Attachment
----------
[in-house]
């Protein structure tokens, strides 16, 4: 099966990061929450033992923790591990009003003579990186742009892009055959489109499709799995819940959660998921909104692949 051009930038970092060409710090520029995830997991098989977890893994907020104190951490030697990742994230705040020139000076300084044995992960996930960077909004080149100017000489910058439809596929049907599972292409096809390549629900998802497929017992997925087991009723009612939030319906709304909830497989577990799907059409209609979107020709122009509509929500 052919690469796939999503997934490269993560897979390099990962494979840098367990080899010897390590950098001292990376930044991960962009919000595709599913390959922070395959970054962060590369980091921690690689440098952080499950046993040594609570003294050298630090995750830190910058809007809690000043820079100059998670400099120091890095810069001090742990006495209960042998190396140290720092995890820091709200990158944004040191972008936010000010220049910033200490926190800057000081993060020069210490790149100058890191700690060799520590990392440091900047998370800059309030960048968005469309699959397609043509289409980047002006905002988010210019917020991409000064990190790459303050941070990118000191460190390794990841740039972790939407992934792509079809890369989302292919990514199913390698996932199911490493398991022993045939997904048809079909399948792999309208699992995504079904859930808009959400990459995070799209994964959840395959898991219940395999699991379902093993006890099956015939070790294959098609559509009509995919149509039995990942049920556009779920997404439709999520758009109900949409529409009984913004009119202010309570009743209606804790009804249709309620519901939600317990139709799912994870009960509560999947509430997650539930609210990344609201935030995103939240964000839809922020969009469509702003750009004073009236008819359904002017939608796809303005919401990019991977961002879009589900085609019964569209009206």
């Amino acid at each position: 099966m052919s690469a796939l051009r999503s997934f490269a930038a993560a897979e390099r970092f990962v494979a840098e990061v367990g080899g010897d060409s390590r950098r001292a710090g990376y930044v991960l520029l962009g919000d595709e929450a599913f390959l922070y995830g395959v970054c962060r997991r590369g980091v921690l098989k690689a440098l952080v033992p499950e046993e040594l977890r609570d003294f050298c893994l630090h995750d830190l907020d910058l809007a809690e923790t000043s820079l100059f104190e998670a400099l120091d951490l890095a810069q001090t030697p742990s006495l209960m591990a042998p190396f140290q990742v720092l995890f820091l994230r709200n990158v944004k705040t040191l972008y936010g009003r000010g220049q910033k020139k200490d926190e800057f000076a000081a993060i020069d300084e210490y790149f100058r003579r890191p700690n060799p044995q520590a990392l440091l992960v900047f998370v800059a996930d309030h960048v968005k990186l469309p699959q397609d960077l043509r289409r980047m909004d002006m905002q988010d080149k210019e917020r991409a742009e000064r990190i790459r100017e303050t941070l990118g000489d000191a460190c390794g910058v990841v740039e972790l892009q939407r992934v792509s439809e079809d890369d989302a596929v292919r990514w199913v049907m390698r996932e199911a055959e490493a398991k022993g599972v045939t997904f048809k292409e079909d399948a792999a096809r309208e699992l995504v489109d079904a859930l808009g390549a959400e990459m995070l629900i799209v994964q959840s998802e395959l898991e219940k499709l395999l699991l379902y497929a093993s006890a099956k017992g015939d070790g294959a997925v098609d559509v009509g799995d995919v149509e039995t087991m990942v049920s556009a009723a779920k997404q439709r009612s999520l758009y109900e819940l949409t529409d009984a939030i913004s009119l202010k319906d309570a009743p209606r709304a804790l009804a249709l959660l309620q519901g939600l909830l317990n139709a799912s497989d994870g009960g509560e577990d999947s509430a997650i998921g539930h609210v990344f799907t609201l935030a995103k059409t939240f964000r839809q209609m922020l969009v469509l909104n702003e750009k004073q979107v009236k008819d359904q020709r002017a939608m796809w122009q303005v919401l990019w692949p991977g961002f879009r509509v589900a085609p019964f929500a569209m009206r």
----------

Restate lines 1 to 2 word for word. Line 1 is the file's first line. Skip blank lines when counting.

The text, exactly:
[in-house]
């Protein structure tokens, strides 16, 4: 099966990061929450033992923790591990009003003579990186742009892009055959489109499709799995819940959660998921909104692949 051009930038970092060409710090520029995830997991098989977890893994907020104190951490030697990742994230705040020139000076300084044995992960996930960077909004080149100017000489910058439809596929049907599972292409096809390549629900998802497929017992997925087991009723009612939030319906709304909830497989577990799907059409209609979107020709122009509509929500 052919690469796939999503997934490269993560897979390099990962494979840098367990080899010897390590950098001292990376930044991960962009919000595709599913390959922070395959970054962060590369980091921690690689440098952080499950046993040594609570003294050298630090995750830190910058809007809690000043820079100059998670400099120091890095810069001090742990006495209960042998190396140290720092995890820091709200990158944004040191972008936010000010220049910033200490926190800057000081993060020069210490790149100058890191700690060799520590990392440091900047998370800059309030960048968005469309699959397609043509289409980047002006905002988010210019917020991409000064990190790459303050941070990118000191460190390794990841740039972790939407992934792509079809890369989302292919990514199913390698996932199911490493398991022993045939997904048809079909399948792999309208699992995504079904859930808009959400990459995070799209994964959840395959898991219940395999699991379902093993006890099956015939070790294959098609559509009509995919149509039995990942049920556009779920997404439709999520758009109900949409529409009984913004009119202010309570009743209606804790009804249709309620519901939600317990139709799912994870009960509560999947509430997650539930609210990344609201935030995103939240964000839809922020969009469509702003750009004073009236008819359904002017939608796809303005919401990019991977961002879009589900085609019964569209009206």